There is a temptation to lay blame for the production's flatness on its visual monotony: with variation only in the lighting scheme, all three acts are staged on one unadorned, architecturally modern set with a winding staircase at its center. Raimund Bauer's design resembles nothing so much as the lobby of a place where one might go to *hear* a performance of TANNHÄUSER, that is, a music hall erected in the 1980s or later. In fact, even though director Nikolaus Lehnhoff seems to have consciously foresworn "atmosphere" in the traditional sense, his production might have succeeded in spite of its austerity. The redemption of the same director's controversial post-apocalyptic PARSIFAL (on Opus Arte DVD, conducted by Kent Nagano) was, for me, its detailed consideration of a group of psychologically complex individuals; the director's and actors' alertness to those people's personal torments and sorrows, the eccentricities of milieu notwithstanding. In this TANNHÄUSER, recorded in 2008 at Baden-Baden, Lehnhoff's imagination and initiative have largely deserted him. There is little here that even could be called distinctive, beyond the deliberate vagueness as to time (the costumes span from standard medieval garb to shiny gold sci-fi suits for the Minnesingers in Act II) and the symbolic sexlessness of the pink-bodysuited dancers in the Venusberg scene (they resemble mannequins or mummies). Elsewhere, the opera's subject matter seems to have cowed Lehnhoff into hackneyed mythical one-dimensionalisms, and the lameness trickles down to the cast, who do not so much "act" as display a series of unconvincing attitudes and postures. Their singing is not well served by that unvarying set, which creates the kind of wide-open, reverberant tin-box acoustic that is vocal kryptonite to singers. It conspires with close and harsh miking to magnify every vocal imperfection, and there are many to magnify.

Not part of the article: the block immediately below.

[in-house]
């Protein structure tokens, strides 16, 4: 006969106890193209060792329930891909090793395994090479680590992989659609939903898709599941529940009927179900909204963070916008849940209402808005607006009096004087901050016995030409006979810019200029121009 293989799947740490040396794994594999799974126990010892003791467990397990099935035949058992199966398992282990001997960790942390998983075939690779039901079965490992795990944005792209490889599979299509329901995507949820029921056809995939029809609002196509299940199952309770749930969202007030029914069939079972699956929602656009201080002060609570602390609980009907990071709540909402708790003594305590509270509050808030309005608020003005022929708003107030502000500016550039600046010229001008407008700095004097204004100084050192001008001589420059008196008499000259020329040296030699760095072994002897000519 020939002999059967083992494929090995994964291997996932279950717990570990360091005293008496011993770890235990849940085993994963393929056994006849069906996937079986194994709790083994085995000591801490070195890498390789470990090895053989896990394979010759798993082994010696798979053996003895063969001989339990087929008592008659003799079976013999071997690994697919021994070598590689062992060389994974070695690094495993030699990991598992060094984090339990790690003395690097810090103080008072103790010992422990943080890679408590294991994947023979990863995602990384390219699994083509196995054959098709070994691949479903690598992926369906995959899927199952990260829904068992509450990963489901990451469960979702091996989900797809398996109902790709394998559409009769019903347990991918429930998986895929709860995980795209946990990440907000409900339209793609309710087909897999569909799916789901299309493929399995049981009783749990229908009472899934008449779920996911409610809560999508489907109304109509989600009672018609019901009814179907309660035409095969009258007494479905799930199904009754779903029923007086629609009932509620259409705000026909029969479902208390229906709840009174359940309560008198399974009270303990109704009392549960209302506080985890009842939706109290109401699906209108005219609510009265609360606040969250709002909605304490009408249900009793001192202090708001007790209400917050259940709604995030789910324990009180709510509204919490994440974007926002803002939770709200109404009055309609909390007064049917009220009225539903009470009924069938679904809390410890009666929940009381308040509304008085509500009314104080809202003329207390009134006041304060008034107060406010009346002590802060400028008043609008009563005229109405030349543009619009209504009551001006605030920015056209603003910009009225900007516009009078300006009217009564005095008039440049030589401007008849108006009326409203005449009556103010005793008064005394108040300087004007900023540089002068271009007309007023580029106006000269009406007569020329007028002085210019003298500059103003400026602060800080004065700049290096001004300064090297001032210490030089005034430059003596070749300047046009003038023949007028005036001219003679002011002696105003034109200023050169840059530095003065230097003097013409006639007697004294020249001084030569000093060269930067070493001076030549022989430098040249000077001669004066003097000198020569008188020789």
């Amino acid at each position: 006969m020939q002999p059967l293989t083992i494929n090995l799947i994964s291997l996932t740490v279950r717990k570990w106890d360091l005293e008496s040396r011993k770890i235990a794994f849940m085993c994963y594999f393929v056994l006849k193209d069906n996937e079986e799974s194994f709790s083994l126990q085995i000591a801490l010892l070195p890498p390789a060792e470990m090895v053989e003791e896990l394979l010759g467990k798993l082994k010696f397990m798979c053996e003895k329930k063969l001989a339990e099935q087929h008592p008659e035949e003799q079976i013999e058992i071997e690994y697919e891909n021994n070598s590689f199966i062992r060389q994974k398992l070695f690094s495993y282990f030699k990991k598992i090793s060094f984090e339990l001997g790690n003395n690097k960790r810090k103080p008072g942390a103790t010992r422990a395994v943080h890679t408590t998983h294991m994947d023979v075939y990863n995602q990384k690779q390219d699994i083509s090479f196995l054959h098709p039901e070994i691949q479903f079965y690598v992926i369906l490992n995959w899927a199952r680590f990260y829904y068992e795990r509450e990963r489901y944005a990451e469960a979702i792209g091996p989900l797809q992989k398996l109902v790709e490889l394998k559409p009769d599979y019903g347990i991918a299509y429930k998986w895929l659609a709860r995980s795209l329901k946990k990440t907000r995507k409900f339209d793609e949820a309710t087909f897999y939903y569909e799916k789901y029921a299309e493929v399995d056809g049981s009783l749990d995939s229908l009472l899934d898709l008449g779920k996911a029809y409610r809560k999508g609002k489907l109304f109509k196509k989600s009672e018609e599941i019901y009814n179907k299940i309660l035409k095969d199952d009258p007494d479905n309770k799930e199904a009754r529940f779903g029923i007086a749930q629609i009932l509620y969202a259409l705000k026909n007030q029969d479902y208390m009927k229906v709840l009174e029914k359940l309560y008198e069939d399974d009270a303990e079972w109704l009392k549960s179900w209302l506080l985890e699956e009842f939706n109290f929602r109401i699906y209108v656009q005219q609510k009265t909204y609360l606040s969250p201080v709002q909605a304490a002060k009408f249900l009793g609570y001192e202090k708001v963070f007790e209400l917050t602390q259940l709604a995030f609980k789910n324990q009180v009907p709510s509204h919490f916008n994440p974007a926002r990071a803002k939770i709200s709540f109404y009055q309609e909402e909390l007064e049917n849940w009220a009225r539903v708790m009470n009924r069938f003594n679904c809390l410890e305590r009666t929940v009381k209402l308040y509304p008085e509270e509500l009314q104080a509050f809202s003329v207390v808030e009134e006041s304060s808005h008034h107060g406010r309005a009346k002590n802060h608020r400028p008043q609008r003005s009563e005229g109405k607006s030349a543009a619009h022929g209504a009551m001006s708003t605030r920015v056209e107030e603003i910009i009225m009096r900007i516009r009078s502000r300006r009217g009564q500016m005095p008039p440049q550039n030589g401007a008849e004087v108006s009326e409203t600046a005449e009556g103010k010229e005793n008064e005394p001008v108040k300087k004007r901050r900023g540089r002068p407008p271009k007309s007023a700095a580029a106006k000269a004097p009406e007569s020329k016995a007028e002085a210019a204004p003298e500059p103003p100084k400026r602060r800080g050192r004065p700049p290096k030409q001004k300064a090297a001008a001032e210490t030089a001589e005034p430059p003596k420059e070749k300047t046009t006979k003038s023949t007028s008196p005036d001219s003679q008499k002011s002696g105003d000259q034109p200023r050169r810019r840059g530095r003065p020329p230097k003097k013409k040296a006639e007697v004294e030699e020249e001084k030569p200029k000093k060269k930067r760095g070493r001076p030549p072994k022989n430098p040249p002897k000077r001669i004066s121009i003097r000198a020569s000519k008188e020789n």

The male principals fare least well. Roman Trekel's baritone never settles into steady tone; hardly a sustained note from this Wolfram passes without wide, uncomfortable oscillations. Robert Gambill's dark, almost baritonal Tannhäuser does not provide ideal contrast with Trekel, but this matters less than his ungainly phrasing and often strained production -- the role is so strenuous qua vocalism that he is hamstrung in his interpretation; there is little more than a generalized passion. There is no finer actress on the world's operatic stages than Waltraud Meier, but Venus is not a role that taps into what she does best (for a recent sample of *that*, see her scarifying Isolde on the Barenboim/Chéreau/Scala DVD issued by Virgin). Though Meier makes a dignified and alluring appearance, and almost anyone else would have looked much more foolish modeling the silly hairpiece forced on her in both Act I and Act III, the role is both too brief and too thin to give her the dimension with which to display her dramatic gifts. This leaves only the singing, and even Meier's admirers (of which I am one) never went to her for creamy, opulent vocalism. The best performance is given by Camilla Nylund as Elisabeth. What she is asked to do is no more or less boring than what the others are asked to do, but her instrument easily encompasses the role's demands, she is appropriately sympathetic and modest in bearing, and she comes closer than anyone else to battling the twin torture chambers of the set and the engineering to a standstill.
The young conductor Philippe Jordan goes in for some eccentric balances in the Overture that are not always agreeable to the ear. In particular, he lets his brass get unruly; someone hearing this piece for the first time would miss a lot of detail. Thereafter, as if his "moment" has passed and now the show must be turned over to the singers, Jordan seems to recede into a slick, casual routine. He never seems engaged in a true collaboration of musical phrasing with the singers. The Deutsches Symphonie-Orchester Berlin has been heard in better form elsewhere in recent years (such as, again, the Lehnhoff PARSIFAL DVD). Expectations were high, and there was certainly room at the top in the TANNHÄUSER DVD field, but this will not occupy it. The default choice at the moment remains the Colin Davis/Bayreuth/DG affair with Gwyneth Jones on double duty as Venus and Elisabeth. For consistently great singing, go audio (Solti/Decca; Sinopoli/DG).